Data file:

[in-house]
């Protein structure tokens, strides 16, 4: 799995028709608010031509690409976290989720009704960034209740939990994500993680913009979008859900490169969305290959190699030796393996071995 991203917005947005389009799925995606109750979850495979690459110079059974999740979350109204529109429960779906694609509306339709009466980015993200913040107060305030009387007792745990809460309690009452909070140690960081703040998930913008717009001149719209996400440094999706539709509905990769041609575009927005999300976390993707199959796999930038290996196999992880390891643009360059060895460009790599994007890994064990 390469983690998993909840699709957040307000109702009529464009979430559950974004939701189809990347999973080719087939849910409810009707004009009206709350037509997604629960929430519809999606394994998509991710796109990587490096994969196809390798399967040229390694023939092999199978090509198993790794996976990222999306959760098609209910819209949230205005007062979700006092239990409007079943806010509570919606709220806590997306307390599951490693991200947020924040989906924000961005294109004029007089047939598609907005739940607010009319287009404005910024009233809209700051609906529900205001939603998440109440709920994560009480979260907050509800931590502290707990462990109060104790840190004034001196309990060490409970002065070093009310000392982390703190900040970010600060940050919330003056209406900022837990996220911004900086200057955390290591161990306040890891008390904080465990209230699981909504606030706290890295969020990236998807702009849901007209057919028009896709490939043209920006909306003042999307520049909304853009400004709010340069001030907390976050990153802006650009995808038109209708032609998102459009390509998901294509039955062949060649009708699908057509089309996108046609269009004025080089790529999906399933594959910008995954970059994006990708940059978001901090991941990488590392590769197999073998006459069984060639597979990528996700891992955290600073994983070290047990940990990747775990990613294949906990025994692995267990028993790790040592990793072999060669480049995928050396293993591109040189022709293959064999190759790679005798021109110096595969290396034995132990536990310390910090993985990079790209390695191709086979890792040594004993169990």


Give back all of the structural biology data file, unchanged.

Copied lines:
[in-house]
């Protein structure tokens, strides 16, 4: 799995028709608010031509690409976290989720009704960034209740939990994500993680913009979008859900490169969305290959190699030796393996071995 991203917005947005389009799925995606109750979850495979690459110079059974999740979350109204529109429960779906694609509306339709009466980015993200913040107060305030009387007792745990809460309690009452909070140690960081703040998930913008717009001149719209996400440094999706539709509905990769041609575009927005999300976390993707199959796999930038290996196999992880390891643009360059060895460009790599994007890994064990 390469983690998993909840699709957040307000109702009529464009979430559950974004939701189809990347999973080719087939849910409810009707004009009206709350037509997604629960929430519809999606394994998509991710796109990587490096994969196809390798399967040229390694023939092999199978090509198993790794996976990222999306959760098609209910819209949230205005007062979700006092239990409007079943806010509570919606709220806590997306307390599951490693991200947020924040989906924000961005294109004029007089047939598609907005739940607010009319287009404005910024009233809209700051609906529900205001939603998440109440709920994560009480979260907050509800931590502290707990462990109060104790840190004034001196309990060490409970002065070093009310000392982390703190900040970010600060940050919330003056209406900022837990996220911004900086200057955390290591161990306040890891008390904080465990209230699981909504606030706290890295969020990236998807702009849901007209057919028009896709490939043209920006909306003042999307520049909304853009400004709010340069001030907390976050990153802006650009995808038109209708032609998102459009390509998901294509039955062949060649009708699908057509089309996108046609269009004025080089790529999906399933594959910008995954970059994006990708940059978001901090991941990488590392590769197999073998006459069984060639597979990528996700891992955290600073994983070290047990940990990747775990990613294949906990025994692995267990028993790790040592990793072999060669480049995928050396293993591109040189022709293959064999190759790679005798021109110096595969290396034995132990536990310390910090993985990079790209390695191709086979890792040594004993169990």